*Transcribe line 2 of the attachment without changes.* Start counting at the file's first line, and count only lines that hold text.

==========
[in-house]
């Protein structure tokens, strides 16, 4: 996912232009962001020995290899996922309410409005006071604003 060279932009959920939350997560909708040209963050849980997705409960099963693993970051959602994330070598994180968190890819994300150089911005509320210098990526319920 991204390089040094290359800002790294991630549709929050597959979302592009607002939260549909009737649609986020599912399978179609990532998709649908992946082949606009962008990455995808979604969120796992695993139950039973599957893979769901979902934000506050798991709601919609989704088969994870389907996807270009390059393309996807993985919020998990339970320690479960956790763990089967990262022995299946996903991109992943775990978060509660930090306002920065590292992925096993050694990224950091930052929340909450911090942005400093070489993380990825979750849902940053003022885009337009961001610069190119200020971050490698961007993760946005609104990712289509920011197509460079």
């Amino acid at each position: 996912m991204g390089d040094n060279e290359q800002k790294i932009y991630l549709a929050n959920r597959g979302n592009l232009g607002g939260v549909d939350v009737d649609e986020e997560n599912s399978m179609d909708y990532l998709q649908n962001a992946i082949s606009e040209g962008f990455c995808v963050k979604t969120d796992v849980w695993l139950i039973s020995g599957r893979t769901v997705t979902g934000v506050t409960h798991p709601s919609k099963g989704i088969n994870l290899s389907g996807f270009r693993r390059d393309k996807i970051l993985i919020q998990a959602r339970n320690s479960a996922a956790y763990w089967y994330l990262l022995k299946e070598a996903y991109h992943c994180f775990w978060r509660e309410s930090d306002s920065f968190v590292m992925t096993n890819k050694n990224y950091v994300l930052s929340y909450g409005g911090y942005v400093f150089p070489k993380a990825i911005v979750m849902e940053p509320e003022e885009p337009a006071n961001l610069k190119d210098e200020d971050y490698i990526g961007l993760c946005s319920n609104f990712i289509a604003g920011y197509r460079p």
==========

């Protein structure tokens, strides 16, 4: 996912232009962001020995290899996922309410409005006071604003 060279932009959920939350997560909708040209963050849980997705409960099963693993970051959602994330070598994180968190890819994300150089911005509320210098990526319920 991204390089040094290359800002790294991630549709929050597959979302592009607002939260549909009737649609986020599912399978179609990532998709649908992946082949606009962008990455995808979604969120796992695993139950039973599957893979769901979902934000506050798991709601919609989704088969994870389907996807270009390059393309996807993985919020998990339970320690479960956790763990089967990262022995299946996903991109992943775990978060509660930090306002920065590292992925096993050694990224950091930052929340909450911090942005400093070489993380990825979750849902940053003022885009337009961001610069190119200020971050490698961007993760946005609104990712289509920011197509460079």